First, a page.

'They're all the same, though, eh? Celtic fringe.'
'Where are you based, then, Dublin?' said Ben.
'No, it's in Northern Ireland.'
'So what's it like with all the bogtrotters then?' said Danny.
'They're not bogtrotters,' said Israel.
'Top of the morning, to ye!' said Danny. 'Begorrah, begorrah, begorrah.'
'It's Northern Ireland,' said Israel.
'That's Scotland,' said Israel.
'Ulster Says No!'
'Well, you got there in the end.'
'They're all sorted over there now, aren't they?' said Danny.
'You could call it sorted,' said Israel.
'Why's it called Ulster?' said Ben. 'I always thought that was a funny name.'
'Ulster is actually one of the four ancient provinces of the whole of Ireland,' said Israel. 'Three of the counties of the historic Ulster are a part of the Republic and-'
'Oooh,' said Danny. 'Who's been boning up on his Irish history then?'
'It's actually part of British history.'
'He's gone over,' said Danny. 'He's one of them now.'
'I have not gone over. I'm just-'
'He has. Are you voting for Sinn Féin?'
'No, I am not voting for Sinn Féin.'
'Well, you bloody well should be,' said Danny. 'They're much better than the other lot, aren't they?'
'The Scottish National Party?' said Ben.
'It's Northern Ireland,' said Israel.
'Plenty of crack then?' said Danny. 'The old ceilidhs and-'
'Oh yes, plenty of crack,' said Israel, irritably. 'Loads of it. The whole place is coming down with crack.'
'All right,' said Danny. 'I was only asking. It was a joke.'
'When are you moving back then?' asked Danny.
'I don't know at the moment,' said Israel. 'Soon. But I just wanted to ask-'
Israel couldn't understand why they weren't exactly following what he was saying, and why they were talking to him like he wasn't actually there, but then he noticed: Danny had his right hand under the table; he was texting. And Ben was texting too. They weren't listening. And they weren't talking. They were neither here nor there. They were double-tasking.
'Sorry,' said Ben, looking up.
'When are you going to tell him your news then?' said Danny.
'My news?' said Ben.
'Oh, the news. Yeah. I'm getting married.'
'Congratulations. Let me shake your hand.' They shook hands. 'To Louise?'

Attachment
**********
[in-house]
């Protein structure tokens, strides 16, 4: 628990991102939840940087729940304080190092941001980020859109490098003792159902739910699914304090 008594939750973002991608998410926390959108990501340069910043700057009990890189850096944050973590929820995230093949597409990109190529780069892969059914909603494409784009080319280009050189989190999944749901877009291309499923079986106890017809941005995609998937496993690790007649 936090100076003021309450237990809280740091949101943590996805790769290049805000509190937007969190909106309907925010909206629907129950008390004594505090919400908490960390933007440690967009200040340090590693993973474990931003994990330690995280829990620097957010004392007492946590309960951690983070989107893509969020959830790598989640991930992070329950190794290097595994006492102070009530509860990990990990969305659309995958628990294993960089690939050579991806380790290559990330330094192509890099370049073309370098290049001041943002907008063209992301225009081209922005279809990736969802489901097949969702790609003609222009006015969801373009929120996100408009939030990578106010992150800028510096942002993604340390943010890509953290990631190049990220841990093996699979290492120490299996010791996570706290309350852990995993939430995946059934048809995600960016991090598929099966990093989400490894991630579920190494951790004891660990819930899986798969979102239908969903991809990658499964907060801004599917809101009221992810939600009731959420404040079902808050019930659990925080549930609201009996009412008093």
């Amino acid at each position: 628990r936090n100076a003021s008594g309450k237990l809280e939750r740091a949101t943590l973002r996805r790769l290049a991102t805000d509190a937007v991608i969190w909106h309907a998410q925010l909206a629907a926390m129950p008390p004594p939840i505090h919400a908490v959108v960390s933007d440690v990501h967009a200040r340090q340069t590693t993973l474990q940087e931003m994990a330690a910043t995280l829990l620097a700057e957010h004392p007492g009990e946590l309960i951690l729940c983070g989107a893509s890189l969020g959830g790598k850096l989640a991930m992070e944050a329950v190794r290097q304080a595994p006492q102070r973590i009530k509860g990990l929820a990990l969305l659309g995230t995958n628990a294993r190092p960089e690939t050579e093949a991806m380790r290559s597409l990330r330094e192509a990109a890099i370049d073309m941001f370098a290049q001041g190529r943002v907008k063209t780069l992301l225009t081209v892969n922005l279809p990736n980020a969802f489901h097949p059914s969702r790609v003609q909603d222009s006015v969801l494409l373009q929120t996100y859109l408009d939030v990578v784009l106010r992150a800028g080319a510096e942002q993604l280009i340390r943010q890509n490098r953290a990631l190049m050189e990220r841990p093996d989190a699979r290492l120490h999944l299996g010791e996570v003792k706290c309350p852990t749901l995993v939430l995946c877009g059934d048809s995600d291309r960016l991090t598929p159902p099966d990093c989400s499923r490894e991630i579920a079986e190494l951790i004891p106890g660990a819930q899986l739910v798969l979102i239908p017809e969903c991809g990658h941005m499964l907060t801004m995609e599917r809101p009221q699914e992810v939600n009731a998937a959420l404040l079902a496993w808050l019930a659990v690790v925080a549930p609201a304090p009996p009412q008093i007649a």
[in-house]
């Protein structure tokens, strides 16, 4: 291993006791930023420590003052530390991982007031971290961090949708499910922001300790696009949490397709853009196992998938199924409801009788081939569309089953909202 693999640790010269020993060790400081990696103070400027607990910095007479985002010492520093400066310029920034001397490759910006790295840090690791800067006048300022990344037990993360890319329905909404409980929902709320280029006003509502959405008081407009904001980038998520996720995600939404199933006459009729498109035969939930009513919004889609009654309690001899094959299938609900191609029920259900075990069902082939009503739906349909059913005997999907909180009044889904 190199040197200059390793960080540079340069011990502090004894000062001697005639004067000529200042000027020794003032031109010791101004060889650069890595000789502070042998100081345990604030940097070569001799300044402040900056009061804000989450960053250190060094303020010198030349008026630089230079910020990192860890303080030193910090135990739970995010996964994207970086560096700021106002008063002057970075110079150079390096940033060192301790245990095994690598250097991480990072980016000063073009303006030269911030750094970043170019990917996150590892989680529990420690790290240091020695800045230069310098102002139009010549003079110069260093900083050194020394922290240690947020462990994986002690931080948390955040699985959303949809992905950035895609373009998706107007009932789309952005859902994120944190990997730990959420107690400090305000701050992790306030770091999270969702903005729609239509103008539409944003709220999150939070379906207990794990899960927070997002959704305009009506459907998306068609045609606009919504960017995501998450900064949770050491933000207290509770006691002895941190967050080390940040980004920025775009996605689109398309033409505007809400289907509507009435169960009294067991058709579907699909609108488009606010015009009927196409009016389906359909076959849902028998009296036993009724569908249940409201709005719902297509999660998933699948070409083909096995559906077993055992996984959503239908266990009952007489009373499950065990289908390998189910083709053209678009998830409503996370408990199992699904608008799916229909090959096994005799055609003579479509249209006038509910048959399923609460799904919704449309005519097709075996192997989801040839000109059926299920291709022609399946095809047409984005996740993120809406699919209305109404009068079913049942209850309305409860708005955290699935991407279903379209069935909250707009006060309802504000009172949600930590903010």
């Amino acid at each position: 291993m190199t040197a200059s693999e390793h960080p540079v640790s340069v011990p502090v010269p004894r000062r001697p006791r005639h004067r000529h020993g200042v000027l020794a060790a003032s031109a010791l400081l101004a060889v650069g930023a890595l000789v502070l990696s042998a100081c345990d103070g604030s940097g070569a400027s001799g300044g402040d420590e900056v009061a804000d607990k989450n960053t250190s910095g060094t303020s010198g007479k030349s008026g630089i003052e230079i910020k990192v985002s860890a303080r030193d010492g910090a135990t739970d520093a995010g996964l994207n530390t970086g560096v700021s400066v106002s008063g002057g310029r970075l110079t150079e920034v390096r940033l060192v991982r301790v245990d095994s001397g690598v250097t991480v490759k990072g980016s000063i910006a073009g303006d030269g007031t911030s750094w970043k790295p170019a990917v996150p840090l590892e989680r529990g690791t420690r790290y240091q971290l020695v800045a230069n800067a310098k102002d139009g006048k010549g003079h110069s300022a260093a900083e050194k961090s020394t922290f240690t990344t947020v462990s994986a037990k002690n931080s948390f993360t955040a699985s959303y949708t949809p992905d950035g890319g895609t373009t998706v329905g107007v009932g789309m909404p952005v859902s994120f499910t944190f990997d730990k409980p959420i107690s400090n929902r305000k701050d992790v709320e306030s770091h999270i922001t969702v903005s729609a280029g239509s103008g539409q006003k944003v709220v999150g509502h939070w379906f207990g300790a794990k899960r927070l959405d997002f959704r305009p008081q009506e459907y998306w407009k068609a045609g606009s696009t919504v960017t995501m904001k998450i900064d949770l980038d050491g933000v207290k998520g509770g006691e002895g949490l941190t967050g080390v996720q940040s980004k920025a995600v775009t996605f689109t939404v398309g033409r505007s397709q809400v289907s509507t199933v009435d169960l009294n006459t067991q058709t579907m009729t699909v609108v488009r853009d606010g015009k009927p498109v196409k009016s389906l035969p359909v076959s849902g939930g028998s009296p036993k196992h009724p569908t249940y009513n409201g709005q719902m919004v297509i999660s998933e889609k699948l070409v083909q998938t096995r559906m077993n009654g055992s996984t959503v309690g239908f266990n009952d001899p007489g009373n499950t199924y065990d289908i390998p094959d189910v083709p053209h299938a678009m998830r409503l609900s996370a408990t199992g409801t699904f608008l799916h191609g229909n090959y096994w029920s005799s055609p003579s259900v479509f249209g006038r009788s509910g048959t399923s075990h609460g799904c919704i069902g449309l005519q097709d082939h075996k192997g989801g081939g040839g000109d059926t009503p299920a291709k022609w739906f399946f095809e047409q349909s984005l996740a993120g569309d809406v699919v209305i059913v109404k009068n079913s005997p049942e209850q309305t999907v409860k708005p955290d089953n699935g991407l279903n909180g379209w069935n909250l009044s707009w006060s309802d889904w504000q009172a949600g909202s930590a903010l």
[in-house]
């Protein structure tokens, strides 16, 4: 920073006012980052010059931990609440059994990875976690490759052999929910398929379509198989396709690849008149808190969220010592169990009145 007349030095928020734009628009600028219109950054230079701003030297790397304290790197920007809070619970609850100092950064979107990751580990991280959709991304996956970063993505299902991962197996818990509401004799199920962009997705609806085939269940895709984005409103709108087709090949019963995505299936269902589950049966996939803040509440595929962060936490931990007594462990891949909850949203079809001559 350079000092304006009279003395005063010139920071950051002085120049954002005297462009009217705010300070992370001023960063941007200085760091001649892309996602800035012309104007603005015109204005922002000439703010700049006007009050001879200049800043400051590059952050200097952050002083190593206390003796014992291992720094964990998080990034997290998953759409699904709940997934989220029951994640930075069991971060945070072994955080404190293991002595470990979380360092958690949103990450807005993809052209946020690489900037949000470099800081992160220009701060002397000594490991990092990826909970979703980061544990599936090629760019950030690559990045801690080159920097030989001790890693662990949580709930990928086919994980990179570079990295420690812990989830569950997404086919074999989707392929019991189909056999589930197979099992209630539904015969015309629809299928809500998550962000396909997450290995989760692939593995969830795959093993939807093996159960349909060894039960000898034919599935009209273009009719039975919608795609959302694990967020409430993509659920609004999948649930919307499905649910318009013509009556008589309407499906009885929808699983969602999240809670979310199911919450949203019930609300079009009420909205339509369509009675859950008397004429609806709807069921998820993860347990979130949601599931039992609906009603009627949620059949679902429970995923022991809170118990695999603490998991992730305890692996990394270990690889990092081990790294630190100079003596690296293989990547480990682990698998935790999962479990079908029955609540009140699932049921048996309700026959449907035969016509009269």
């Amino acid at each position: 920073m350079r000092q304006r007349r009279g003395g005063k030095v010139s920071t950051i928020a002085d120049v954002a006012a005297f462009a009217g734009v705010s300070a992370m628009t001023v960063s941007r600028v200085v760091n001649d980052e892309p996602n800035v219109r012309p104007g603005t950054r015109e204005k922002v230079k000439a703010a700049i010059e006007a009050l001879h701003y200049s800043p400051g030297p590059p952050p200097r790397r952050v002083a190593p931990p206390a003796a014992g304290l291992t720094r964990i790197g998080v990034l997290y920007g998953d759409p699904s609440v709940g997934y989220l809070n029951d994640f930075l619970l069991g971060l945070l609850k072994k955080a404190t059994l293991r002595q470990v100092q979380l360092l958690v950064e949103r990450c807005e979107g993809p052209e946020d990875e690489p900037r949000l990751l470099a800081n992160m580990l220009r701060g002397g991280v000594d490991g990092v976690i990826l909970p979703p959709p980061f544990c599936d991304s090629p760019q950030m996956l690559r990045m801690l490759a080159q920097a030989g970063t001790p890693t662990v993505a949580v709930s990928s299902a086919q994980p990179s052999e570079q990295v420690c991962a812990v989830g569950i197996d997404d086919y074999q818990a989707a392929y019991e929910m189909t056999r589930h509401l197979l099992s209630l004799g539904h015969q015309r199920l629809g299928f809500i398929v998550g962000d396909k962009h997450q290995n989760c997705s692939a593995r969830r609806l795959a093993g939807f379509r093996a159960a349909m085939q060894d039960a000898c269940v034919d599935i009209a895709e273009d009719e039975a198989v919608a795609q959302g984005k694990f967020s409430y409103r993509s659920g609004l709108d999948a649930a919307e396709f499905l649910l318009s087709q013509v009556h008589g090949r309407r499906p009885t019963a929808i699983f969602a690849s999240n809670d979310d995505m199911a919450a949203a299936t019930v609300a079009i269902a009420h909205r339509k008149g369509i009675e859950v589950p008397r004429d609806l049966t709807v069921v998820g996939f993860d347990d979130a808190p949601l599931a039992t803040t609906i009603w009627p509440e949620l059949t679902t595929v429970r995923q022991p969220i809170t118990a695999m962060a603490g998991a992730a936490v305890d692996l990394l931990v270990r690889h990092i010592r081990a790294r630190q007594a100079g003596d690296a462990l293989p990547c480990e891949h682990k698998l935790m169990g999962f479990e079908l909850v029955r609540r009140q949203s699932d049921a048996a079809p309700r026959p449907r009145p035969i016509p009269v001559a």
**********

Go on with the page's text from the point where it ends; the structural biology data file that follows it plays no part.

'No,' said Danny. 'He dumped her, and he's marrying a call girl he met in a bar.'
'Yes,' said Ben wearily, 'to Lou. That was her on the-'
'That's great, mate; when's the big day?'
'October. You and Gloria will be invited, of course.'
'And how is the fragrant Gloria?' asked Danny.
'She's fine,' said Israel.
'Oh, yeah. Yeah.'
'You sure?' said Danny with a smirk.
'Difficult being apart?' said Ben.
'It's fucking impossible if you're apart!' said Danny.
'Ignore him,' said Ben.
'Yeah, it's-' began Israel.
'When the cat's away the mice will play, eh?' said Danny.
'Only to be expected,' said Danny.
'He's just jealous,' said Ben.
'Ooh!' said Danny, checking his phone again. 'You'll perhaps excuse me if I leave you ladies to discuss your scintillating love lives while I get more coffee.'
'He's published his book, you know,' said Ben, when Danny was out of earshot. Danny had been talking about his book for years. Talking about it had in fact been all he'd done until now.
'Oh.' Danny was insufferable before-but now! Oh God. 'What's it like?' said Israel.
'Postmodern Allegories?' said Ben.
'Is that what's it's called?'
'Yeah. With a question mark.'
'He gave me a copy,' said Ben.
'He didn't send me a copy,' said Israel.
'Why? What's it like?'
'It got great reviews,' said Ben. 'In the TLS someone called him a genius.'
'Oh no,' said Israel, finishing off his espresso.
'I wouldn't say it was a book for the general reader.'
'Really?' Israel felt himself to be no longer the general but rather the common reader.
'Suffice it to say that the acknowledgements run to two pages, the first chapter is called the "H-brackets-Owl of Minerva" and it's all about Facebook and MySpace, and virtual worlds, and Philip K. Dick, and contemporary American fiction, and he constructs this sort of argument based on Lacan, and Slavoj 017Di017Eek, and he uses the word "meta-epistemic".'
'In his first paragraph.'
'Shit,' said Israel.
'Precisely,' said Ben. 'But don't tell him I said so.'
And then, as quickly as he had emerged into conversation, Ben disappeared back into the privacy of texting. And Israel twiddled his thumbs. He had no one to text: Gloria was not replying.
Danny's book. Ben getting married…
'Anyway,' said Danny, returning. 'Here we all are again. We're like the fucking Inklings, aren't we, eh?'
Israel couldn't quite remember who the Inklings were: were they a cappella, or was that the Ink Spots?
'So what are you planning while you're over?'
'Well,' began Israel, 'I was…' He hesitated, fatally, for a moment, trying to decide how to explain his predicament, and Danny stepped straight into the breach, cappuccino pint aloft.
'You want to know what I'm planning? I'll tell you. I'm planning to get laid.'
'Well,' said Israel, 'that is a very noble ambition.'
'Thank you,' said Danny.
'Actually, boys,' said Ben, 'I've got to go here. I'm meeting Louise in John Lewis-we've got to sort out the wedding list.'
'Right,' said Israel. 'Actually, I just wanted to-'
Ben was already up out of his seat. 'The planning, honestly, it would drive you-'
'You've got to leave it to the ladies,' said Danny.
'I'll maybe catch up with you again before you go?' said Ben, more as a question than a promise.
'Sure, yeah,' said Israel. 'And congratulations again, on the wedding. Send my love to Louise.'
And then Ben turned his back and was gone, still texting.